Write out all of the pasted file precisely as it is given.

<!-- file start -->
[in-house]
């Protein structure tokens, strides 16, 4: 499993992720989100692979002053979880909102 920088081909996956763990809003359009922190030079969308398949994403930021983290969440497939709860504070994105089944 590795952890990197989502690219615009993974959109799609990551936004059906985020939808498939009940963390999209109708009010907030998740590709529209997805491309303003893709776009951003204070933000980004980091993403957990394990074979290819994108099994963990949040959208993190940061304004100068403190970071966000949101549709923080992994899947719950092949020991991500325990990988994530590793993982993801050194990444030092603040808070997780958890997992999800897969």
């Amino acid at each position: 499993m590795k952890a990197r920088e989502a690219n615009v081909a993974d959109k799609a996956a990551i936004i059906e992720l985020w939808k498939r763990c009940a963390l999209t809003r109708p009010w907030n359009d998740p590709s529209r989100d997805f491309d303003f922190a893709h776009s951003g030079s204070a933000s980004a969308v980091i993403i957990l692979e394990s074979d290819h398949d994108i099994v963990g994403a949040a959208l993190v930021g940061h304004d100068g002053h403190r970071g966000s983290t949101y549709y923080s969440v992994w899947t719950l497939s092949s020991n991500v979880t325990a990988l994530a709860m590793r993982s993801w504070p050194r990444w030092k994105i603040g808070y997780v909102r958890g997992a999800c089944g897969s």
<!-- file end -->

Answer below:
[in-house]
């Protein structure tokens, strides 16, 4: 499993992720989100692979002053979880909102 920088081909996956763990809003359009922190030079969308398949994403930021983290969440497939709860504070994105089944 590795952890990197989502690219615009993974959109799609990551936004059906985020939808498939009940963390999209109708009010907030998740590709529209997805491309303003893709776009951003204070933000980004980091993403957990394990074979290819994108099994963990949040959208993190940061304004100068403190970071966000949101549709923080992994899947719950092949020991991500325990990988994530590793993982993801050194990444030092603040808070997780958890997992999800897969």
């Amino acid at each position: 499993m590795k952890a990197r920088e989502a690219n615009v081909a993974d959109k799609a996956a990551i936004i059906e992720l985020w939808k498939r763990c009940a963390l999209t809003r109708p009010w907030n359009d998740p590709s529209r989100d997805f491309d303003f922190a893709h776009s951003g030079s204070a933000s980004a969308v980091i993403i957990l692979e394990s074979d290819h398949d994108i099994v963990g994403a949040a959208l993190v930021g940061h304004d100068g002053h403190r970071g966000s983290t949101y549709y923080s969440v992994w899947t719950l497939s092949s020991n991500v979880t325990a990988l994530a709860m590793r993982s993801w504070p050194r990444w030092k994105i603040g808070y997780v909102r958890g997992a999800c089944g897969s």